Staying above the turmoil is easier said than done for investors these days.
The calm that settled on global markets after the Bank of England’s unprecedented intervention to shore up U.K. bonds seems to be fading, with stock futures in the red and a risk-averse mood building for Thursday.
With central banks — the BoE being a current exception — no longer providing liquidity support to markets, investors now need to be more nimble if they hope to preserve their capital, or even wring some alpha out of their portfolios.
That’s the message from Stock Traders Daily and portfolio manager at Equity Logic, Thomas H. Kee Jr., who in our call of the day says they must learn or relearn one vital skill to survive these turbulent times.
“Unfortunately, many in today’s market have completely forgotten how to manage risk, and over the past decade the FOMC has dissuaded Wall Street from being concerned about risk,” Kee said in a recent post, which he discussed with MarketWatch in an interview.
In short, some investors have mastered the art of not managing risk at all, said Kee. And managing risk has been a core part of his Stock Traders Daily strategies from the internet bubble’s peak through during a decade of stimulus. Since 2000, he notes, “some of the most opportune times have come during times of widespread fear in the market.”
At its heart, risk management “both reduces the temptations that come with greed, and the stress that comes with the fear cycles,” letting investing flow through economic and market upheaval, said Kee.
So how to not be at the mercy of markets and fear? For starters, forget about that buy and hold strategy, said the portfolio manager, who has long used a strategy of alternating between cash and the highly liquid SPDR S&P 500 ETF
He highlights his Stock of the Week strategy as an option for retail investors, who can be more nimble than the bigger institutions that have too much money to move around.
“The approach is to trade one stock every week, according to a trading plan that is designed to go with the expected flow of the market in the week ahead. The correlation factor is important, but the risk controls involved in the trading plans are traditional. They are normal stop losses, but what is not normal is that this strategy also ends every week in cash,” explains Kee.
That means investors can take a “nap” from market exposure over the weekend, as the strategy objective is to trade one stock every week, and end every week in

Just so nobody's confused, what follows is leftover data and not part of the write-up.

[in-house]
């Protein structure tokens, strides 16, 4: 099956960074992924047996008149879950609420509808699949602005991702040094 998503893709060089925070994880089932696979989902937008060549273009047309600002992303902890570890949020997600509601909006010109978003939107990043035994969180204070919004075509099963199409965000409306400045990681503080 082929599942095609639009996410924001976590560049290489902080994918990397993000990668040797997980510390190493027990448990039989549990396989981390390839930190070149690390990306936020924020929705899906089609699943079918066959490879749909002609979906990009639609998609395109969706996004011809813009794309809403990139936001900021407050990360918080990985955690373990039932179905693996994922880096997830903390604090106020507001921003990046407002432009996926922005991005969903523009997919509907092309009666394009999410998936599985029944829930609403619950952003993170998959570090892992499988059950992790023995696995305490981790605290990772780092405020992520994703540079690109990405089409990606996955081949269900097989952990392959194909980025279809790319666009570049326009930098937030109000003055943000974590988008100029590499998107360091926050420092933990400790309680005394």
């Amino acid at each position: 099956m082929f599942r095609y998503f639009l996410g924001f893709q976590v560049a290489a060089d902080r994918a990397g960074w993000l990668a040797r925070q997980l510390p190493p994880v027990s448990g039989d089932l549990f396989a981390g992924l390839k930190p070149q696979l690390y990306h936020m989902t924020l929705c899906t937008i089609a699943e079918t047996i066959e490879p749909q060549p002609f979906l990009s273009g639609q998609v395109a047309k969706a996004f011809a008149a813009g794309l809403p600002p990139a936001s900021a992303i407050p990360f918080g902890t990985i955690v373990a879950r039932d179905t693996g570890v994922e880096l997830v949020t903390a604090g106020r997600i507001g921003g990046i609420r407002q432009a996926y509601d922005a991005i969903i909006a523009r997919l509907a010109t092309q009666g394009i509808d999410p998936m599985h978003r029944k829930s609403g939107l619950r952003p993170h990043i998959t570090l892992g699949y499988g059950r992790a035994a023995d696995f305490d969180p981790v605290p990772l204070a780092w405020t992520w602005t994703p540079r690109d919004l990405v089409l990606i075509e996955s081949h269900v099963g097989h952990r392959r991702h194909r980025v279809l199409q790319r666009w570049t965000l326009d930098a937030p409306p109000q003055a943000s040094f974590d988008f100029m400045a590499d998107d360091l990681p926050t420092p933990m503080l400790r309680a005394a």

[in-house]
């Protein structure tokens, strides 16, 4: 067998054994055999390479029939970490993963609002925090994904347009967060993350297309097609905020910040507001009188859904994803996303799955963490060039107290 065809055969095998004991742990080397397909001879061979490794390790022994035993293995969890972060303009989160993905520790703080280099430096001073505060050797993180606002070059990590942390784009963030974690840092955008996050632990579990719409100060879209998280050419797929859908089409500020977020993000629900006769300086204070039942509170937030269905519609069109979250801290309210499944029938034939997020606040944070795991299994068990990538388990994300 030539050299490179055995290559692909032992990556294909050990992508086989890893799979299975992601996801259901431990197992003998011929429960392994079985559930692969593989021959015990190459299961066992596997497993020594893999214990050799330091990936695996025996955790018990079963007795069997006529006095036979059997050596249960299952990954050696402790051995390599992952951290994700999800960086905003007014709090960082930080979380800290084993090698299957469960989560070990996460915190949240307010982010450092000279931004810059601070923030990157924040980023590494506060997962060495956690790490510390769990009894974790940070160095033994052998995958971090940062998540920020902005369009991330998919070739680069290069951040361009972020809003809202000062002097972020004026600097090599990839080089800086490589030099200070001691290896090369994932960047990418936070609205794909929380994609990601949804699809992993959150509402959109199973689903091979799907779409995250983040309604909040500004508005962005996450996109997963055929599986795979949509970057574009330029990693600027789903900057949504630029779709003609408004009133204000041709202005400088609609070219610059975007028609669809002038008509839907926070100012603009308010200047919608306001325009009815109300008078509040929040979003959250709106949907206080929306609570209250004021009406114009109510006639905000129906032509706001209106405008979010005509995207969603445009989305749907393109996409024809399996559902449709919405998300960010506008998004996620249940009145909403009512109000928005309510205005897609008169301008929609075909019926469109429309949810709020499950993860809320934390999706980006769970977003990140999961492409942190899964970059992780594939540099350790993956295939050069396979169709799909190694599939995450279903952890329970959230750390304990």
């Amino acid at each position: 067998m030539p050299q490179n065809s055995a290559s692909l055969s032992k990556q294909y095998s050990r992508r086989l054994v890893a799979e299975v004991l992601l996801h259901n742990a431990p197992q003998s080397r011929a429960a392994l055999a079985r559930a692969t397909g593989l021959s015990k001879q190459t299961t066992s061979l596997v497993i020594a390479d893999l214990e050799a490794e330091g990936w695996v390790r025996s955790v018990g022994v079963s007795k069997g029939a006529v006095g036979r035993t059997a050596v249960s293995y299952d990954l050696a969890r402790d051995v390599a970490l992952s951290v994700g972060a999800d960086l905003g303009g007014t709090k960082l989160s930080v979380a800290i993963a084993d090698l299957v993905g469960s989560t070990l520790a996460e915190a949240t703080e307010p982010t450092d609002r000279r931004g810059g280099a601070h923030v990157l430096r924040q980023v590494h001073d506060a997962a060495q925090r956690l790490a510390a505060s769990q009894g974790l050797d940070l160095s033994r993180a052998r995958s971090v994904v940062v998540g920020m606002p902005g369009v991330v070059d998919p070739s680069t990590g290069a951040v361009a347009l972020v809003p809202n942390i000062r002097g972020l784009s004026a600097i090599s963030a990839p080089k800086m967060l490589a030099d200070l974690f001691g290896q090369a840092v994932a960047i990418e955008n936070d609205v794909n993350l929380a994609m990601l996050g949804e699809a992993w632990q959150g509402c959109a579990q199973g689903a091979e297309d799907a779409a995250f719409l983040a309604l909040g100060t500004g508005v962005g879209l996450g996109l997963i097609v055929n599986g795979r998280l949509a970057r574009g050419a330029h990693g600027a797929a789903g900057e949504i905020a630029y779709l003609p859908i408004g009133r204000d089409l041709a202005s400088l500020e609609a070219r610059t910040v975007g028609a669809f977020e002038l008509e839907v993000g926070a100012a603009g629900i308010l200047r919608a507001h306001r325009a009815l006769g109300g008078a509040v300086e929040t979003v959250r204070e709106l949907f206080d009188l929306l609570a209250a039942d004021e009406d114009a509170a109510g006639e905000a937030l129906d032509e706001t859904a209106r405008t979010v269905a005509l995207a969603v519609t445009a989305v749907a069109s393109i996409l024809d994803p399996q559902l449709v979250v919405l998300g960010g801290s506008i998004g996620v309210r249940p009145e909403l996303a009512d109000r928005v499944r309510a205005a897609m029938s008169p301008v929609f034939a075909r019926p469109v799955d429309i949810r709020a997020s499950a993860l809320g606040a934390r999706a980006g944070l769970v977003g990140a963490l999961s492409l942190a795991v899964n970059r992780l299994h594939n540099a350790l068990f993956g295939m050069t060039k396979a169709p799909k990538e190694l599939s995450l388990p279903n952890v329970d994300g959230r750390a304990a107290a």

And using turbulent environments to an investor’s advantage has also worked for him when it comes to one cornerstone stock. Kee bought Apple
in May, then sold it in near the highs in mid-August along with Invesco QQQ
an exchange-traded fund (ETF) that tracks the Nasdaq-100 Index, in mid-August.
He has been back buying Apple, which had a rough day on Wednesday amid reports of slowing demand for its newest models.
He says investors need to look for stocks that can “withstand good and bad times,” he said. “Apple is a bellwether and you don’t want to mess with lower quality stocks in conditions like this,” he said, adding that because of its quality, the stock can be held for a month or two.
resume their march higher, along with the dollar
which is putting pressure on the pound
U.K. government bond yields
at the heart of Wednesday’s financial storm, are creeping up again. Oil
prices are dropping.
Watch the yuan
as China state banks have reportedly been told to stock up on the currency for intervention.
Trapped in their homes and 2 million without power. The digging out from one of the strongest hurricanes to ever hit the U.S. begins in Florida.
Weekly jobless claims and a revision to second-quarter GDP are due ahead of the markets open. We’ll also hear from St. Louis Fed President James Bullard and San Francisco Pres. Mary Daly.
is sinking after a bigger-than-expected profit miss, as customer “affordability challenges” caused a sharp sales drop. And Rite Aid
is slumping after the drugstore chain forecast a bigger loss for the year.
No apologies. In her first comments since the U.K. government’s tax-cut plans sparked market upheaval, Prime Minister Liz Truss has been playing defense. Alarmed U.S. and IMF officials have reportedly been putting pressure on her government.
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